Morning Edition
Morning Edition
Friday, December 21, 2007

Minnesota Public Radio Stories


National Public Radio Stories

  • Investigators Seek More CIA Tapes
    Investigators from the House Intelligence Committee return to CIA headquarters to review documents about the destruction of videotapes that show harsh interrogation methods. Investigators also want to know about other tapes that were not destroyed. The CIA acknowledges having more tapes.
  • BBC Journalist Describes His Kidnapping in Gaza
    BBC correspondent Alan Johnston, who was abducted in the Gaza Strip earlier this year and held for nearly four months, writes a book about his ordeal. Kidnapped: And Other Dispatches describes his ordeal. He says a radio brought by guards offered a lifeline and psychological boost.
  • 'Daily Show' to Resume Despite Writers Strike
    Comedy Central says The Daily Show and sister program, The Colbert Report, will resume taping next month. Film and television writers are on strike. So John Stewart and fellow news satirist Steven Colbert will have to improvise their monologues and interviews.
  • Comedic Trio Takes Tour to Middle East
    Three American comedians of Mideast decent, called the "Axis of Evil," bring their comedy show to cities like Dubai, Kuwait, Cairo and Amman. The show is so popular that producers are adding extra dates to the tour.
  • Unbeaten Patriots to Face Legendary Dolphins
    Two National Football League records will be at stake this weekend when the Miami Dolphins face the unbeaten New England Patriots. The Patriots are looking unstoppable, and one of the last teams standing in their way is the Dolphins.
  • S. Africa's New ANC Leader to Face Charges
    South Africa's top prosecutor says he has enough evidence for corruption charges against new African National Congress leader Jacob Zuma, which could derail his election as the country's next president. Zuma beat President Thabo Mbeki in a bitter ANC leadership contest Tuesday.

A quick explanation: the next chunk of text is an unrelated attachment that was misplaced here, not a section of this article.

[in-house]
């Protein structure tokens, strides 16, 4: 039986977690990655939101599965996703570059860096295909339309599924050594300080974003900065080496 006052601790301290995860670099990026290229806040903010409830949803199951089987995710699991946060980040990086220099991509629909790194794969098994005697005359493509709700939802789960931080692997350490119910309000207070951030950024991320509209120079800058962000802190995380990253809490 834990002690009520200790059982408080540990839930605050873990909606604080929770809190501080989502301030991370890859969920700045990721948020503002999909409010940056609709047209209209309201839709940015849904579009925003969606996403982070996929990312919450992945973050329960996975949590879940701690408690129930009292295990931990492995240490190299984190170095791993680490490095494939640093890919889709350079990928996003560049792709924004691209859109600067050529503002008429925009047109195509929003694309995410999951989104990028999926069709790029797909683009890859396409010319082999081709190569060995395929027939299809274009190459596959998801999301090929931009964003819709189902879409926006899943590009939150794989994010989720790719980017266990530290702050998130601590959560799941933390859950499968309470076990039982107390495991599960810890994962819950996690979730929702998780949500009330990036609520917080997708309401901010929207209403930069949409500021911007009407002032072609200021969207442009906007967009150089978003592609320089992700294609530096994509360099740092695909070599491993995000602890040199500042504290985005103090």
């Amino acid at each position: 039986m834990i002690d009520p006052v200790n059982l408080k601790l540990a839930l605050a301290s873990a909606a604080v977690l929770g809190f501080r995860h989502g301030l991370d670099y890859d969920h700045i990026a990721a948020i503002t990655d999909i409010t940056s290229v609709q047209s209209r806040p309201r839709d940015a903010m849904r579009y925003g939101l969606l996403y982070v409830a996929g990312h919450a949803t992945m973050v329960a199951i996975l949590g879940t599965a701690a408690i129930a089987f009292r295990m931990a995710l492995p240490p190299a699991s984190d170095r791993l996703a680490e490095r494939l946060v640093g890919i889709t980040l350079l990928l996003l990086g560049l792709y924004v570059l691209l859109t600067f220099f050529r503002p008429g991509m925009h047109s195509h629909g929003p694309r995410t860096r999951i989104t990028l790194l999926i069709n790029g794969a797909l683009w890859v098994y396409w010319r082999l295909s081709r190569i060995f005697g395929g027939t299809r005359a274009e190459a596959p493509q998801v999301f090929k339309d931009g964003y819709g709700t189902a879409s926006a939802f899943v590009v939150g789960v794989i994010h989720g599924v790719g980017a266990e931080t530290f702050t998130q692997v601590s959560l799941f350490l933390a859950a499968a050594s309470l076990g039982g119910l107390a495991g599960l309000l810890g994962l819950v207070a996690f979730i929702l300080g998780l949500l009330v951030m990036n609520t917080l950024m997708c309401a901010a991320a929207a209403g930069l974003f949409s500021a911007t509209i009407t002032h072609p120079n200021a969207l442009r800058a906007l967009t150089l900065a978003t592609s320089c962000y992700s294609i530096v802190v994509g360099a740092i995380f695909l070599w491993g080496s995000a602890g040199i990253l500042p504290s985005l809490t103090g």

• Kenya's Upcoming Elections Bring Ethnic Tension
    Kenya's peace-loving reputation may be tested when Kenyans go to the polls next week to elect a president. The country's politics are rooted in ethnic rivalries between Kikuyu and Luo. With incumbent Mwai Kibaki, a Kikuyu, running against Raila Odinga, a Luo, tensions may rise.
  • Apple Settles Suit to Keep Secrets Safe
    Apple reaches a deal with a college student whose Web site leaked juicy tidbits about Apple products. The student agreed to shut down ThinkSecret.com, which has been an irritant to the company. Apple sued the site after it published details of a new computer model before its official launch.
  • Year-End Tax Tip: Give to Charity
    With the end of the year less than two weeks away, some are already turning their focus to the tax season. Kay Bell, a tax writer at Bankrate.com, says there are some moves to make before Dec. 31 to lower the 2007 tax bill.
  • AMT Yields Unintended Consequences
    The big news for millions of taxpayers is Congress's last minute decision to adjust the alternative Minimum Tax. It is a dreaded feature of the tax code that was created decades ago to make sure wealthy people don't deduct their way out of paying taxes.

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